In a matter of minutes the whole ECDIS-system onboard can be infected with worms, trojan horses, rootkits, and other crispy critters.... Then what ?

One must be pro-active on this matters, and have strict IT-procedures.






Well.... ECDIS offers redundancy, doesn't it ?

Yes; you get two ECDIS-sets onboard; and they are stand-alone. 

But what is redundant here ?

  1. Their power-supplies ? Nope; if there is a fire or flooding in the wrong spot; the two ECDIS-systems are down. And what happens if both ECDIS fail onboard ? There is no backup plan, .... only a very big void.
  2. Their navigation-inputs ? Njet; both ECDIS use the same GPS input. If GPS system fails, ECDIS is out. We have to wait for Gaileo, GNSS and other position systems to become available. In the meantime, all ships run on one navigation system only. Question: is that wise ?
  3. The users; the officers-of-the watch ? Sure they knows how to navigate without ECDIS or GPS ? .... Forget it. Especially the younger generation have their eyes glued on the displays in the wheelhouse; ECDIS, AIS, radar. Navigating a ship with basic techniques only, becomes a fading skill. The new systems easily lull one into a false sense of security, and make these youngsters addicted and depending.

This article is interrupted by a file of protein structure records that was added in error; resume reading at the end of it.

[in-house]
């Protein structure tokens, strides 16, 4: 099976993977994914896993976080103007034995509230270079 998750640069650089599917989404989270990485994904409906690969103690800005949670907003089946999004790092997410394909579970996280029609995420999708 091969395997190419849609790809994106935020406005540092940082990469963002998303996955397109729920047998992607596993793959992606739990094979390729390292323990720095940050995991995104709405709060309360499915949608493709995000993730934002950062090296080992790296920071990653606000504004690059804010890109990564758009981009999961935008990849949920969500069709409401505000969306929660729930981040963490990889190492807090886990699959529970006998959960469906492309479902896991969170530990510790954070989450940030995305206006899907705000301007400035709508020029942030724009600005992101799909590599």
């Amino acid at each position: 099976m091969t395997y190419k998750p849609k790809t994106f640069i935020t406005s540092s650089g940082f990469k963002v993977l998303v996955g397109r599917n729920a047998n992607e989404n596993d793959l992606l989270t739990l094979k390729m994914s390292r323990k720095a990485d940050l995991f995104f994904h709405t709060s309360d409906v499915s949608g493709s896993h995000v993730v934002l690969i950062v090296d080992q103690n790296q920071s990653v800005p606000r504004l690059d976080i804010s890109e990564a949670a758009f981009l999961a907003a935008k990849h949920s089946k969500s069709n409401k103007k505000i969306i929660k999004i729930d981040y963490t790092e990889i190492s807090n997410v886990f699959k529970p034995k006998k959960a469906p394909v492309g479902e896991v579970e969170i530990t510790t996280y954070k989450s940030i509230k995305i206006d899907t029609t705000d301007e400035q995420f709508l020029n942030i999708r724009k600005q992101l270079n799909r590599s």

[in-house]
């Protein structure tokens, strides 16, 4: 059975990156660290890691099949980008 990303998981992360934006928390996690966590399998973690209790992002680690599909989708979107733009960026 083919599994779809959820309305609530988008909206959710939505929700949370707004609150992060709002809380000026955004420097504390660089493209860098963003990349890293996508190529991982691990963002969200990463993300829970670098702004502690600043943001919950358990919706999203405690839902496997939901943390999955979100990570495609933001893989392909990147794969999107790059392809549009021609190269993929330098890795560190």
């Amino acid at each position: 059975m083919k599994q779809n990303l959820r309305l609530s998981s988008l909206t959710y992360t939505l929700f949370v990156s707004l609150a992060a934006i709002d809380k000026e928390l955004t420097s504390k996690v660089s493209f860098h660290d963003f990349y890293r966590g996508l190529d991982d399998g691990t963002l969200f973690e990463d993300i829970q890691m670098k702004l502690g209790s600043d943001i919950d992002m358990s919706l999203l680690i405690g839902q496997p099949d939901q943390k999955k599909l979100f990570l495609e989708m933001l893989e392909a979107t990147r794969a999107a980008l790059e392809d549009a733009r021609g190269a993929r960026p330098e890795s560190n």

4. ECDIS adds an extra technlogical layer to navigation. Our navigation nowadays depends on a stack of electronic layers; satellites + GPS-receivers + ECDIS, and every layer can go faulty. Redundancy is not the key word here; but rather: extra vulnerability. 

 Now, more than ever; the windows on the bridge become top navigation instruments.


a. The International Hydrograph Organisation (IHO) issued circular letter 54/2010, (click to download) which is of interest to any ECDIS-user, especially if you don't want to crash your ship on the next island....



This is just an illustration of the bugs that we can expect in a new system, more to come.

b. Some software uses symbols different from AP-5011. Why have new symbols ?

c. In forums on the web, more rave and rant can be found on ECDIS, some examples: